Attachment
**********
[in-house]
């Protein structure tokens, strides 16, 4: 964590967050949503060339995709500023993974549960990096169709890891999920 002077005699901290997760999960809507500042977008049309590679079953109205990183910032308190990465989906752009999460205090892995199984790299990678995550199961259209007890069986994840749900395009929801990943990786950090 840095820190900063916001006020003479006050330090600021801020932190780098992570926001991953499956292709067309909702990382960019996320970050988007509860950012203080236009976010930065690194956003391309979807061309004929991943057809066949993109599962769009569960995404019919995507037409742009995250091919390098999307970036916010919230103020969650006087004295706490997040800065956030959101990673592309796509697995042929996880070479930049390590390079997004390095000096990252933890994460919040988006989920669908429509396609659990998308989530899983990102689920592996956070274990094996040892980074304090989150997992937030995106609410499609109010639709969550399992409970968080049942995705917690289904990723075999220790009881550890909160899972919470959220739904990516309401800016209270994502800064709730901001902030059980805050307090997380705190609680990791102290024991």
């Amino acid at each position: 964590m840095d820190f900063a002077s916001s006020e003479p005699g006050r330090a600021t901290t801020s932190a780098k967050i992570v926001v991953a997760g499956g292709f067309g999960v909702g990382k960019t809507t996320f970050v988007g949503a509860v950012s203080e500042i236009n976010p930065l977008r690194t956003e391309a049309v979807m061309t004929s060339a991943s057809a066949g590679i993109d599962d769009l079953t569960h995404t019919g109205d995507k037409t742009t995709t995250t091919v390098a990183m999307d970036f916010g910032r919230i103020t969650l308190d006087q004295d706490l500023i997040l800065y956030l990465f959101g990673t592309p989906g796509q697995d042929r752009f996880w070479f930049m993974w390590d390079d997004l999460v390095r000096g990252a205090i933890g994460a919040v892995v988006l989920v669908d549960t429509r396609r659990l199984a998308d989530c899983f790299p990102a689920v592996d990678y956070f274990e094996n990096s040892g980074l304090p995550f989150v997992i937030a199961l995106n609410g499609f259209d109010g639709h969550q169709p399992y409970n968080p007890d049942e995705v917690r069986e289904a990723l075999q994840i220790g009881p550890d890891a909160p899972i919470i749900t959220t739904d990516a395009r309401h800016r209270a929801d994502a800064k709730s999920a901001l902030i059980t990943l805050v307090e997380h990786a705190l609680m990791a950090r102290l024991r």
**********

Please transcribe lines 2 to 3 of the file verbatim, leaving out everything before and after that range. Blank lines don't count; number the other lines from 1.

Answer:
């Protein structure tokens, strides 16, 4: 964590967050949503060339995709500023993974549960990096169709890891999920 002077005699901290997760999960809507500042977008049309590679079953109205990183910032308190990465989906752009999460205090892995199984790299990678995550199961259209007890069986994840749900395009929801990943990786950090 840095820190900063916001006020003479006050330090600021801020932190780098992570926001991953499956292709067309909702990382960019996320970050988007509860950012203080236009976010930065690194956003391309979807061309004929991943057809066949993109599962769009569960995404019919995507037409742009995250091919390098999307970036916010919230103020969650006087004295706490997040800065956030959101990673592309796509697995042929996880070479930049390590390079997004390095000096990252933890994460919040988006989920669908429509396609659990998308989530899983990102689920592996956070274990094996040892980074304090989150997992937030995106609410499609109010639709969550399992409970968080049942995705917690289904990723075999220790009881550890909160899972919470959220739904990516309401800016209270994502800064709730901001902030059980805050307090997380705190609680990791102290024991």
């Amino acid at each position: 964590m840095d820190f900063a002077s916001s006020e003479p005699g006050r330090a600021t901290t801020s932190a780098k967050i992570v926001v991953a997760g499956g292709f067309g999960v909702g990382k960019t809507t996320f970050v988007g949503a509860v950012s203080e500042i236009n976010p930065l977008r690194t956003e391309a049309v979807m061309t004929s060339a991943s057809a066949g590679i993109d599962d769009l079953t569960h995404t019919g109205d995507k037409t742009t995709t995250t091919v390098a990183m999307d970036f916010g910032r919230i103020t969650l308190d006087q004295d706490l500023i997040l800065y956030l990465f959101g990673t592309p989906g796509q697995d042929r752009f996880w070479f930049m993974w390590d390079d997004l999460v390095r000096g990252a205090i933890g994460a919040v892995v988006l989920v669908d549960t429509r396609r659990l199984a998308d989530c899983f790299p990102a689920v592996d990678y956070f274990e094996n990096s040892g980074l304090p995550f989150v997992i937030a199961l995106n609410g499609f259209d109010g639709h969550q169709p399992y409970n968080p007890d049942e995705v917690r069986e289904a990723l075999q994840i220790g009881p550890d890891a909160p899972i919470i749900t959220t739904d990516a395009r309401h800016r209270a929801d994502a800064k709730s999920a901001l902030i059980t990943l805050v307090e997380h990786a705190l609680m990791a950090r102290l024991r």